Everyone is familiar with the “Rock, Paper, Scissors” method of resolving disputes where scissors cut paper, paper covers rock, and rock breaks scissors. In Futuri Real Estate, Inc. v. Atlantic Trustee Services, the Virginia Supreme Court had to decide whether a Subordination Agreement in which the first lienholder agreed to subordinate its lien to the lien of the third lienholder resulted in the holder of the second lien moving into first position. In deciding that the answer was no, the Virginia Supreme Court adopted the “partial subordination rule,” which it characterized as the majority rule.
Wells Fargo Bank held a 2005 deed of trust on property owned by Milton and Armida Cortez. SunTrust Bank held a second priority deed of trust on the property, recorded one week after Wells Fargo’s first priority deed of trust.
In 2006, Mr. and Mrs. Cortez obtained an additional loan from Wells Fargo. In connection with that loan, Wells Fargo executed a Subordination Agreement in which it agreed to subordinate its 2005 deed of trust to its new 2006 deed of trust.
Following default by the borrowers under the SunTrust loan, the holder of the debt foreclosed SunTrust’s 2005 deed of trust. The foreclosure trustee distributed the proceeds of sale first to pay off the SunTrust loan and proposed to distribute the remaining proceeds to Wells Fargo. Litigation then ensued in which: (a) Wells Fargo asserted that its 2005 deed of trust remained a lien on the property that it could foreclose because foreclosure of a subordinate lien does not extinguish a senior lien; and (b) SunTrust’s assignee asserted that when Wells Fargo subordinated its otherwise senior lien to its own third priority lien, the end result was that SunTrust’s deed of trust moved into first priority position so that the foreclosure of the SunTrust deed of trust extinguished both Wells Fargo deeds of trust. The Fairfax County Circuit Court sided with Wells Fargo. SunTrust’s assignee appealed to the Virginia Supreme Court.
The Supreme Court noted that the issue was an issue of first impression in Virginia. It recognized that there is a split of authority between states that follow the “complete subordination rule,” which it characterized as the “minority rule,” and the majority “partial subordination rule.”
The courts that follow the complete subordination rule rely on a definition of “subordination” “which contemplates a reduction, not an elevation in priority.” In the absence of express language in the subordination agreement to the contrary, a lienholder who agrees to subordinate a “first” lien to a “third lien” moves down in priority subordinate to the third lien and anything senior in priority to the third lien.
The partial subordination rule “begins with the basic rule of contract construction that a contract is to be interpreted to enforce the intent of the parties.” A partial subordination “exists if the terms of the subordination agreement clearly intend to affect only the priority of the liens held by the parties to the agreement and if it does not affect the priority status of any intervening or other lienholders.”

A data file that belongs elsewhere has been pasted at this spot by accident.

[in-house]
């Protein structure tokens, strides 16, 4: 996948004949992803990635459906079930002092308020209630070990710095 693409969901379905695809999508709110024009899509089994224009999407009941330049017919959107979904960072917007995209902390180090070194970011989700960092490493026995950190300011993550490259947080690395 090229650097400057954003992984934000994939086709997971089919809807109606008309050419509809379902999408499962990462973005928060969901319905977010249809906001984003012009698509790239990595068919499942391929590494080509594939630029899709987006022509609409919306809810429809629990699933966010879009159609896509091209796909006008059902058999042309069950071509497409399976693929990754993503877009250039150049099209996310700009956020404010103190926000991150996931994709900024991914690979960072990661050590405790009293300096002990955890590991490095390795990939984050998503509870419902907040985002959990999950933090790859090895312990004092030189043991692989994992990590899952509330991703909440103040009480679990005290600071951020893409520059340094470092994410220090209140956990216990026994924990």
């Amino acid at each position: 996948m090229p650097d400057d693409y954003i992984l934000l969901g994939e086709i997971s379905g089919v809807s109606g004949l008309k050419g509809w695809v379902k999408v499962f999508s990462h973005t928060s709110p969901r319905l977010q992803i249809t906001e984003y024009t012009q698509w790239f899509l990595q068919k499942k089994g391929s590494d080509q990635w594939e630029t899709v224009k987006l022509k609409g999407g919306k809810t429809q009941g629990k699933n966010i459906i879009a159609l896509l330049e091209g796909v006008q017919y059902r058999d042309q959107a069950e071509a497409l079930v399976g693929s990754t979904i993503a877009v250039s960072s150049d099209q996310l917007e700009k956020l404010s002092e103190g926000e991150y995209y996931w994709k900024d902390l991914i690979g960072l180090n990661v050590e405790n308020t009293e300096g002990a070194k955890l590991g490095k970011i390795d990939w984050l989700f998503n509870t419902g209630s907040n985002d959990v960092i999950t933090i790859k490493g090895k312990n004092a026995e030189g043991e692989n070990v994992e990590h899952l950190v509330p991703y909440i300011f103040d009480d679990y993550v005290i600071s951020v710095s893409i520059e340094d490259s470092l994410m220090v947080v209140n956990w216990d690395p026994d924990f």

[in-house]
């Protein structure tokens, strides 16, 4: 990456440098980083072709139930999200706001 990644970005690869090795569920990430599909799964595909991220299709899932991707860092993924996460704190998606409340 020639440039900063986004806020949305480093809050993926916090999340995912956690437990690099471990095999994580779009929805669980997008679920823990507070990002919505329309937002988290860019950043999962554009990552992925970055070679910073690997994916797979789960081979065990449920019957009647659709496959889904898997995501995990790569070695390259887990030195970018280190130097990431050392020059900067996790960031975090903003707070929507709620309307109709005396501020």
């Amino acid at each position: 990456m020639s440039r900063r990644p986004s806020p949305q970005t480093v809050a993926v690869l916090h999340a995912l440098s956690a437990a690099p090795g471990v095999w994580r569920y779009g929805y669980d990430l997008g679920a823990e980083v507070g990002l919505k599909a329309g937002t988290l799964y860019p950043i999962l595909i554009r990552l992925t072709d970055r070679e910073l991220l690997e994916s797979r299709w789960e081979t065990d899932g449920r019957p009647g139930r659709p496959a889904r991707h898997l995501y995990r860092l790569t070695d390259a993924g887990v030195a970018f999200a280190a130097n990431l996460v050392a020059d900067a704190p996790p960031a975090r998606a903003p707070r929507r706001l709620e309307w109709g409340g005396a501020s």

The Virginia Supreme Court concluded that the partial subordination rule is the better rule. The Court acknowledged that the partial subordination rule “results in a circuity of liens in which each lien is simultaneously prior and subordinate to the other” while the complete subordination rule is “simpler and more straightforward.” However, the Court said that the complete subordination rule “results in raising the priority of intervening lienholders, thereby making them third-party beneficiaries to an agreement in which they are not even mentioned, giving them a windfall…” The intervening lienholder is not prejudiced by application of the partial subordination rule “because the intervening lienholder was always subject to the amount of the senior lien. As Wells Fargo’s subordination agreement mentioned only its own liens, the Virginia Supreme Court determined that Wells Fargo’s 2005 deed of trust retained its priority over the SunTrust deed of trust even though Wells Fargo had agreed to subordinate the 2005 deed of trust to its own 2006 deed of trust.
While Wells Fargo did not inadvertently move itself to the back of the line, Futuri Real Estate, Inc. is nevertheless a cautionary tale for lenders. While the complete subordination rule may be the minority rule, the Virginia Supreme Court identified several states that follow it. As banks expand their footprints and lending activity increasingly crosses state lines, assumptions as to what the law is based on prior experience may prove to be wrong to the lender’s detriment.